Total new vehicle sales last month declined significantly for the second consecutive month, providing another signal that the economy is sliding into recession.
Figures released yesterday showed total new vehicle sales dropped last month by 9.2 percent year on year to 49 465 units from 54 490 vehicles sold in May last year. This follows a 10.7 percent drop in April.
New passenger car sales slumped 11.3 percent year on year last month to 32 984 units, following a 10.6 percent year-on-year decline in April.
Kamilla Kaplan, an economist at Investec, said passenger vehicle sales could be considered a leading indicator of household consumption, and a slowdown was signalled.
Kaplan said personal consumption dynamics had “meaningful implications” for growth in gross domestic product (GDP), “given its two-thirds contribution”.
Nico Vermeulen, the executive director of the National Association of Automobile Manufacturers of SA (Naamsa), said the economy was losing momentum and risked moving into recession.
“The decline in first-quarter GDP [growth] to negative levels, the dramatic decline in the purchasing managers’ index, particularly the business activity and employment index components, the sharp rise in producer inflation and the worsening trade deficit all confirmed the advent of a more difficult economic environment.
“As a result, the domestic automotive market is likely to continue to face headwinds over the short to medium term,” he said.
Naamsa expected at this stage that this year’s total vehicle sales would be between 3.5 percent and 5 percent lower than last year.
Sales of new light commercial vehicles, bakkies and minibuses last month declined 5.1 percent year on year to 13 866 units and medium commercial vehicles by 14.4 percent to 830 units. But sales of heavy trucks and buses rose by 4.3 percent to 1 785 units.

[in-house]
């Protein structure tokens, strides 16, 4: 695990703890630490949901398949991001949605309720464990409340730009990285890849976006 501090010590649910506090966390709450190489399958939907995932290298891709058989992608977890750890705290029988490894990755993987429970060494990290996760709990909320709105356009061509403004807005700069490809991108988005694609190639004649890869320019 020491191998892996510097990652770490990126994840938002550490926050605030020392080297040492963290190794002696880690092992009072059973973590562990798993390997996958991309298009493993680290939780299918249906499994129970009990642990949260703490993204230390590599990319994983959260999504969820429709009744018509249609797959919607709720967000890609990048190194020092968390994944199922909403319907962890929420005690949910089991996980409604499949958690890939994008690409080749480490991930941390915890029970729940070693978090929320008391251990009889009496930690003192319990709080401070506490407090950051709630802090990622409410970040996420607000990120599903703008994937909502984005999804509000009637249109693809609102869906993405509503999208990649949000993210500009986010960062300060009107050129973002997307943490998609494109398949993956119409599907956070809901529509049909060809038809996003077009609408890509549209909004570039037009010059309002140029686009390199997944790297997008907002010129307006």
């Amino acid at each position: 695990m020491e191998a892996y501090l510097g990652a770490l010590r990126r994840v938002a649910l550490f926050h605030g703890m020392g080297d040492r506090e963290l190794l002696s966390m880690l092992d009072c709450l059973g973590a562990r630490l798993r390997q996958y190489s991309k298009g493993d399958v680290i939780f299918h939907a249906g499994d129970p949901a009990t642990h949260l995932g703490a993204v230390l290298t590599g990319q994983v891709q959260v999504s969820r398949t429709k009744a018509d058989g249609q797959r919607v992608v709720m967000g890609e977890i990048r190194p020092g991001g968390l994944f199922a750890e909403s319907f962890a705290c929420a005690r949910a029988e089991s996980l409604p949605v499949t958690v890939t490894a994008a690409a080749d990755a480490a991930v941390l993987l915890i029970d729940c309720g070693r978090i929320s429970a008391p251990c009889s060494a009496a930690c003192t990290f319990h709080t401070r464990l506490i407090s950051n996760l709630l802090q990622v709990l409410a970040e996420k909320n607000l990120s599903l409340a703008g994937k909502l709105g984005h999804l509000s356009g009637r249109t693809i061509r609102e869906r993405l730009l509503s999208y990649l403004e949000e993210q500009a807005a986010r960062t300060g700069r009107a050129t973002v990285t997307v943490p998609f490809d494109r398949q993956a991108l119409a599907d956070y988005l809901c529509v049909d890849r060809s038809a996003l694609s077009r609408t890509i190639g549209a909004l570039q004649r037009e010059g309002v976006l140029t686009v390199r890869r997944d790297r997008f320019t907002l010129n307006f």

Kaplan said light and medium commercial vehicles were associated with the wholesale and retail sector and a drop in sales volumes in these segments “could indicate that there is an expectation of decreased consumer spending and a slowdown in general business activity”.
Locally manufactured vehicle exports dropped 40.5 percent last month to 15 613 vehicles from 26 252 vehicles exported in May last year.
This was the result of Mercedes-Benz South Africa’s suspension of exports as it discontinued production of the old Mercedes-Benz C-Class model and ramped up production of the successor.
The momentum of exports was expected to improve from the middle of the year.
Rudolf Mahoney, the head of research at WesBank, said its total number of finance applications rose 16 percent on the year to a record of 124 770 applications. However, most of this growth came from applications for used vehicles, which grew by 21 percent year on year while new vehicle applications grew 5 percent.
Mahoney said, historically, GDP contraction was associated with increased activity in the used vehicle market while GDP growth correlated with a strong performance in the new vehicle market as the economy flourished.
He attributed the record number of applications largely to the credit data amnesty introduced in March, saying there appeared to be a level of misunderstanding among consumers about the amnesty.